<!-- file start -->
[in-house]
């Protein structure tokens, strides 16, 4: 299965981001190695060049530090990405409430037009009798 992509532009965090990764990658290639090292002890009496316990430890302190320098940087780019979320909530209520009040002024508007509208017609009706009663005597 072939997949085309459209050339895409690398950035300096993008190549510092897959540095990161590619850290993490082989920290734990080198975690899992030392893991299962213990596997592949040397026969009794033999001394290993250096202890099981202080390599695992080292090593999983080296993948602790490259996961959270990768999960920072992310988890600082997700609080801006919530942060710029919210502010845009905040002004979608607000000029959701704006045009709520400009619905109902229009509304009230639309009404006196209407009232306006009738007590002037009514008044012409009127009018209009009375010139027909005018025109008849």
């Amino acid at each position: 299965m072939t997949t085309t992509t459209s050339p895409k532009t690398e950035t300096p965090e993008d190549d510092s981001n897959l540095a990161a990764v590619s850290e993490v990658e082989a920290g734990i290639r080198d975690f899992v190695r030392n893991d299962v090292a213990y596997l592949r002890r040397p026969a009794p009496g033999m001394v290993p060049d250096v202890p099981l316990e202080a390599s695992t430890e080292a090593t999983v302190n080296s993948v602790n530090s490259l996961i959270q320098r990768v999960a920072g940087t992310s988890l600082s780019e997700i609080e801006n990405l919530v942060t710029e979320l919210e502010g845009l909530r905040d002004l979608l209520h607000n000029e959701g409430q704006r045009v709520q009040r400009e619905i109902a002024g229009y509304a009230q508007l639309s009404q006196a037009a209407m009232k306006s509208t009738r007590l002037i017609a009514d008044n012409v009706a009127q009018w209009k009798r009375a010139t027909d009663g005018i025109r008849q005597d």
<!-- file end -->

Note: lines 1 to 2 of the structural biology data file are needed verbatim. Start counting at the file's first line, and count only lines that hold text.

[in-house]
């Protein structure tokens, strides 16, 4: 299965981001190695060049530090990405409430037009009798 992509532009965090990764990658290639090292002890009496316990430890302190320098940087780019979320909530209520009040002024508007509208017609009706009663005597 072939997949085309459209050339895409690398950035300096993008190549510092897959540095990161590619850290993490082989920290734990080198975690899992030392893991299962213990596997592949040397026969009794033999001394290993250096202890099981202080390599695992080292090593999983080296993948602790490259996961959270990768999960920072992310988890600082997700609080801006919530942060710029919210502010845009905040002004979608607000000029959701704006045009709520400009619905109902229009509304009230639309009404006196209407009232306006009738007590002037009514008044012409009127009018209009009375010139027909005018025109008849």